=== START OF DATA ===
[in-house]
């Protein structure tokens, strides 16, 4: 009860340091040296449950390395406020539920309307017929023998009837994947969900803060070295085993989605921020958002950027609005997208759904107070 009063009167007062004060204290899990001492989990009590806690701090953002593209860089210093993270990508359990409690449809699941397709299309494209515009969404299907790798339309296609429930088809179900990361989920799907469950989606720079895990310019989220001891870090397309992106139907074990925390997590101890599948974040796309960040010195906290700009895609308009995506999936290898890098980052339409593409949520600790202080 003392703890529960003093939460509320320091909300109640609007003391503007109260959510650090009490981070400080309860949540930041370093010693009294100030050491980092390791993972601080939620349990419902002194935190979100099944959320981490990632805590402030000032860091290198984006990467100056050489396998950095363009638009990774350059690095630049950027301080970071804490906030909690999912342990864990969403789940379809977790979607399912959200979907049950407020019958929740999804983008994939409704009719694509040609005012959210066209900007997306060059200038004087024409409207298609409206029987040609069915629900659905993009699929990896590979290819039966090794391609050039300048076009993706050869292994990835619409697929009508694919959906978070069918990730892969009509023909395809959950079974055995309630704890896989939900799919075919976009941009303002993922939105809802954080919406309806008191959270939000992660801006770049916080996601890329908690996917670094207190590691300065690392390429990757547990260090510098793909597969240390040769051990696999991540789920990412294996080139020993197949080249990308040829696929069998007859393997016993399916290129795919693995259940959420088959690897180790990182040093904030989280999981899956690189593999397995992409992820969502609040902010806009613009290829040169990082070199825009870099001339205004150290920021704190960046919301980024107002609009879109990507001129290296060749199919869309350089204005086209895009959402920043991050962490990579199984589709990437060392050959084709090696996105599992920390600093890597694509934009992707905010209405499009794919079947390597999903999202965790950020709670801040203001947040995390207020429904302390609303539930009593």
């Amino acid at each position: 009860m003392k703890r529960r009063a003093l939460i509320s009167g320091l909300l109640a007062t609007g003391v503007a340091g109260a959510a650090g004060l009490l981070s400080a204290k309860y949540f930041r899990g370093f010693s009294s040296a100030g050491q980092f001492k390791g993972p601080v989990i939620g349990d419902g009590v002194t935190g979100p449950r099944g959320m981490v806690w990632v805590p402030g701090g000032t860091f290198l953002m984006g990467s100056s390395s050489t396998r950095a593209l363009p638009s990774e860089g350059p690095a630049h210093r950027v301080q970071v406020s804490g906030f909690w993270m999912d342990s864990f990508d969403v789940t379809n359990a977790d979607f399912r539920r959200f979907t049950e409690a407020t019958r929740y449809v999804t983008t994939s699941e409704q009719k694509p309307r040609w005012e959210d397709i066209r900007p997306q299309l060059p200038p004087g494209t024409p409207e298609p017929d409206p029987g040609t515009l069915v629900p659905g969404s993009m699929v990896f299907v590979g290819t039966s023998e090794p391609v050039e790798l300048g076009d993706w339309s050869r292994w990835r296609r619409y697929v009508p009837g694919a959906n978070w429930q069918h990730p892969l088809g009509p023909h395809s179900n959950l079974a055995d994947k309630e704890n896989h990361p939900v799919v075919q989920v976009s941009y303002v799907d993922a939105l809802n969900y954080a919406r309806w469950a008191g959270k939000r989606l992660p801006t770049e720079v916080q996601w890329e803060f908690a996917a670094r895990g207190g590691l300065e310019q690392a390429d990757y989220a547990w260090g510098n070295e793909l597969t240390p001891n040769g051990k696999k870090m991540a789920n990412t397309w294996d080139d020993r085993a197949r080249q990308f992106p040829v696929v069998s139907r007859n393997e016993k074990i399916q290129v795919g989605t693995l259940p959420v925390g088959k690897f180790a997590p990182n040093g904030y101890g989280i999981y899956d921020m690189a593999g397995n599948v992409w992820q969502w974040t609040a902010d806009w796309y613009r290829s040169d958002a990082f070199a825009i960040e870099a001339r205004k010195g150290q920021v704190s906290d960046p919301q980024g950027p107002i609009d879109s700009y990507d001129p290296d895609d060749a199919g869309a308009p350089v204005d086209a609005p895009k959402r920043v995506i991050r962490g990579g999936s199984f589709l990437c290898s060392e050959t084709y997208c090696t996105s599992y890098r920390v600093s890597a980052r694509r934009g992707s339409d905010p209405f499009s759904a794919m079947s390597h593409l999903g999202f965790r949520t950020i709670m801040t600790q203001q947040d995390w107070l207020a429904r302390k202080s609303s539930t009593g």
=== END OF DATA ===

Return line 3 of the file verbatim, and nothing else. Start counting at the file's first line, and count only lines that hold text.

């Amino acid at each position: 009860m003392k703890r529960r009063a003093l939460i509320s009167g320091l909300l109640a007062t609007g003391v503007a340091g109260a959510a650090g004060l009490l981070s400080a204290k309860y949540f930041r899990g370093f010693s009294s040296a100030g050491q980092f001492k390791g993972p601080v989990i939620g349990d419902g009590v002194t935190g979100p449950r099944g959320m981490v806690w990632v805590p402030g701090g000032t860091f290198l953002m984006g990467s100056s390395s050489t396998r950095a593209l363009p638009s990774e860089g350059p690095a630049h210093r950027v301080q970071v406020s804490g906030f909690w993270m999912d342990s864990f990508d969403v789940t379809n359990a977790d979607f399912r539920r959200f979907t049950e409690a407020t019958r929740y449809v999804t983008t994939s699941e409704q009719k694509p309307r040609w005012e959210d397709i066209r900007p997306q299309l060059p200038p004087g494209t024409p409207e298609p017929d409206p029987g040609t515009l069915v629900p659905g969404s993009m699929v990896f299907v590979g290819t039966s023998e090794p391609v050039e790798l300048g076009d993706w339309s050869r292994w990835r296609r619409y697929v009508p009837g694919a959906n978070w429930q069918h990730p892969l088809g009509p023909h395809s179900n959950l079974a055995d994947k309630e704890n896989h990361p939900v799919v075919q989920v976009s941009y303002v799907d993922a939105l809802n969900y954080a919406r309806w469950a008191g959270k939000r989606l992660p801006t770049e720079v916080q996601w890329e803060f908690a996917a670094r895990g207190g590691l300065e310019q690392a390429d990757y989220a547990w260090g510098n070295e793909l597969t240390p001891n040769g051990k696999k870090m991540a789920n990412t397309w294996d080139d020993r085993a197949r080249q990308f992106p040829v696929v069998s139907r007859n393997e016993k074990i399916q290129v795919g989605t693995l259940p959420v925390g088959k690897f180790a997590p990182n040093g904030y101890g989280i999981y899956d921020m690189a593999g397995n599948v992409w992820q969502w974040t609040a902010d806009w796309y613009r290829s040169d958002a990082f070199a825009i960040e870099a001339r205004k010195g150290q920021v704190s906290d960046p919301q980024g950027p107002i609009d879109s700009y990507d001129p290296d895609d060749a199919g869309a308009p350089v204005d086209a609005p895009k959402r920043v995506i991050r962490g990579g999936s199984f589709l990437c290898s060392e050959t084709y997208c090696t996105s599992y890098r920390v600093s890597a980052r694509r934009g992707s339409d905010p209405f499009s759904a794919m079947s390597h593409l999903g999202f965790r949520t950020i709670m801040t600790q203001q947040d995390w107070l207020a429904r302390k202080s609303s539930t009593g």